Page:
“We needed high performance motor skills.” The Mother leaned closer, and the assistant had an idea.

“Of course, our store prides itself on customer service….”

“Go on.” The Mother sensed an offer.

“You could trade him in for the latest spec. Fully-grown upgrade.”

The Mother brightened. “Show me.”

The assistant walked her to the window display. A child stood between a washing machine and an upright vacuum cleaner. “Meet Raef. Of course, Raef has none of your genetic material but we can pop that in later. And he’s a very fine boy.”

Raef stepped forward. He was big-boned and square-jawed and held The Mother’s gaze confidently. “Are you my new mother?”

“Perhaps.” The Mother looked him over.

“I excel in rugby and advanced mathematics, and I have an IQ of 140.” Raef held out his hand for The Mother to shake. She noted his strong grip and broad shoulders and imagined how he might nurse a rugby ball in the crook of his arm.

Jeremy had stopped dancing, and was now clinging to her coat, quietly sobbing. She knew he’d defaulted to despair mode again, but she wouldn’t let guilt cloud her judgment.

She prised open his fingers. “Let go, Jeremy.”

Darkness rushed across Jeremy’s face. “Don’t let that big boy punch me!”

The Mother heard the snivel in his voice and had an urge to punch him herself. Instead she hoisted him by both elbows and handed him to the assistant.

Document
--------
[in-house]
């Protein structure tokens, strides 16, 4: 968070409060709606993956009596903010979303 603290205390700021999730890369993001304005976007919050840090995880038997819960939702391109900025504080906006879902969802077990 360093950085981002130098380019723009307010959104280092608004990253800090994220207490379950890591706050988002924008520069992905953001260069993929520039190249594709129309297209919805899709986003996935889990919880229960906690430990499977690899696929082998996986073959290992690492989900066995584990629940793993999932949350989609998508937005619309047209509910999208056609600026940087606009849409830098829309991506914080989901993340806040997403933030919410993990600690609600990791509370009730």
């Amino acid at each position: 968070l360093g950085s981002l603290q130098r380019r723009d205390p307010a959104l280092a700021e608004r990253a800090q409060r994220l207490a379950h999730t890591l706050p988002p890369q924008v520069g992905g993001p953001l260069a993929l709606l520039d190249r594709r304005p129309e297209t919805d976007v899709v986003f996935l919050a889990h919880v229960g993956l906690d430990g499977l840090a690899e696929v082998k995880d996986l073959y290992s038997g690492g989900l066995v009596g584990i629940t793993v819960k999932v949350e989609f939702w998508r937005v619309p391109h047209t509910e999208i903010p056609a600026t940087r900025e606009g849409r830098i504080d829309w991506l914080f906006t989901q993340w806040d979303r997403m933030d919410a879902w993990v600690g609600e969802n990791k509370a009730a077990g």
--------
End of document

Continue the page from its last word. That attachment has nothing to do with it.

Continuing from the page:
“Take him off me, will you.”

The assistant dragged Jeremy towards the storeroom, while The Mother studied Raef’s gene sequencing chart and liked what she saw. She turned to the assistant with a satisfied smile.

“I’ll take him.”

“Oh, mother, that’s wonderful!” exclaimed Raef and gave her a strong bear hug.

Jeremy wailed as the assistant opened the storeroom door. “Don’t leave me here,” he implored. “Mum. Mum. Mummy!”

The Mother stepped over to Jeremy. Two uneven lines crested her forehead. She supposed she’d been fond of him once. He was such an affectionate boy, but too sensitive. Jeremy stretched both arms out to her, as if reaching for a life ring, and her heart twisted. But Raef was already in the street kicking stones, boisterous, hands in pockets and whistling, and The Mother was distracted, suddenly eager to get him home.

“I’m sorry, Jeremy,” she said. “It wasn’t your fault. It’s just that you didn’t turn out the way we expected. You weren’t the perfect son.” She brushed a strand of hair off his face and saw the turmoil in his eyes. She hesitated, then turned away. “Goodbye, dear.”

Jeremy’s body crumpled at this and a sensor in his brain flickered and died. He no longer resisted as the assistant shoved him into the storeroom and stood him in line with the broken freezers, rusting lawnmowers and obsolete TVs — and all the other imperfect children.


Cheryl Powell is a Worcestershire writer specialising in short fiction: flash, micros and other tiny stories. She has had about a dozen published works, including in EDF. She’s inspired by the dark and maverick side of humanity. This story is about the tragedy and absurdity of designer children.